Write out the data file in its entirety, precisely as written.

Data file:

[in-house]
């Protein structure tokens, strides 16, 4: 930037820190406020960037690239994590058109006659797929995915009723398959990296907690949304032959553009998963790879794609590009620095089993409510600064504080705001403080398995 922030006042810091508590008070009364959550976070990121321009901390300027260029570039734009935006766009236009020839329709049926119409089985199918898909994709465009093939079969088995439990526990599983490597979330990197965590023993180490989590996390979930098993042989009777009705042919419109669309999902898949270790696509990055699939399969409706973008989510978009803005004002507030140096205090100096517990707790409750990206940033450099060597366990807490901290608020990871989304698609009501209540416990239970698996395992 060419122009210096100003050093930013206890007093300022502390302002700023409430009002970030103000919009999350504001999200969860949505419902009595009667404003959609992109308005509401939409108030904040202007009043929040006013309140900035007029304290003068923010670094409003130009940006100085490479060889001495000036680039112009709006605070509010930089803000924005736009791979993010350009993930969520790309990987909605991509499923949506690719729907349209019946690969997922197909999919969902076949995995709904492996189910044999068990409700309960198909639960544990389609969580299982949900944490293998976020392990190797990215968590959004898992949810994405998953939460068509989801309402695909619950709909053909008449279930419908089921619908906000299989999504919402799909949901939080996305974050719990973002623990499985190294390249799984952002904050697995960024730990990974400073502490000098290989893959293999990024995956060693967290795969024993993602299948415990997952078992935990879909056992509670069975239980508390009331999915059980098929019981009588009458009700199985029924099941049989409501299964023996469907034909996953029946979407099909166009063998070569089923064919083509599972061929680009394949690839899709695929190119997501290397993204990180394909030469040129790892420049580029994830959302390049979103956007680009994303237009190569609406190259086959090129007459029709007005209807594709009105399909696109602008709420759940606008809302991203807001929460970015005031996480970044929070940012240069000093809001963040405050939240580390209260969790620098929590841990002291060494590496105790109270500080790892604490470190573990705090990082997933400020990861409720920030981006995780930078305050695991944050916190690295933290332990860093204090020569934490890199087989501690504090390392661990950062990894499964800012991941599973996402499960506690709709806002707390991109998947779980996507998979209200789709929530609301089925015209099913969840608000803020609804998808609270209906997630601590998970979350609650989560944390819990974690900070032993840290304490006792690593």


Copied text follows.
[in-house]
């Protein structure tokens, strides 16, 4: 930037820190406020960037690239994590058109006659797929995915009723398959990296907690949304032959553009998963790879794609590009620095089993409510600064504080705001403080398995 922030006042810091508590008070009364959550976070990121321009901390300027260029570039734009935006766009236009020839329709049926119409089985199918898909994709465009093939079969088995439990526990599983490597979330990197965590023993180490989590996390979930098993042989009777009705042919419109669309999902898949270790696509990055699939399969409706973008989510978009803005004002507030140096205090100096517990707790409750990206940033450099060597366990807490901290608020990871989304698609009501209540416990239970698996395992 060419122009210096100003050093930013206890007093300022502390302002700023409430009002970030103000919009999350504001999200969860949505419902009595009667404003959609992109308005509401939409108030904040202007009043929040006013309140900035007029304290003068923010670094409003130009940006100085490479060889001495000036680039112009709006605070509010930089803000924005736009791979993010350009993930969520790309990987909605991509499923949506690719729907349209019946690969997922197909999919969902076949995995709904492996189910044999068990409700309960198909639960544990389609969580299982949900944490293998976020392990190797990215968590959004898992949810994405998953939460068509989801309402695909619950709909053909008449279930419908089921619908906000299989999504919402799909949901939080996305974050719990973002623990499985190294390249799984952002904050697995960024730990990974400073502490000098290989893959293999990024995956060693967290795969024993993602299948415990997952078992935990879909056992509670069975239980508390009331999915059980098929019981009588009458009700199985029924099941049989409501299964023996469907034909996953029946979407099909166009063998070569089923064919083509599972061929680009394949690839899709695929190119997501290397993204990180394909030469040129790892420049580029994830959302390049979103956007680009994303237009190569609406190259086959090129007459029709007005209807594709009105399909696109602008709420759940606008809302991203807001929460970015005031996480970044929070940012240069000093809001963040405050939240580390209260969790620098929590841990002291060494590496105790109270500080790892604490470190573990705090990082997933400020990861409720920030981006995780930078305050695991944050916190690295933290332990860093204090020569934490890199087989501690504090390392661990950062990894499964800012991941599973996402499960506690709709806002707390991109998947779980996507998979209200789709929530609301089925015209099913969840608000803020609804998808609270209906997630601590998970979350609650989560944390819990974690900070032993840290304490006792690593």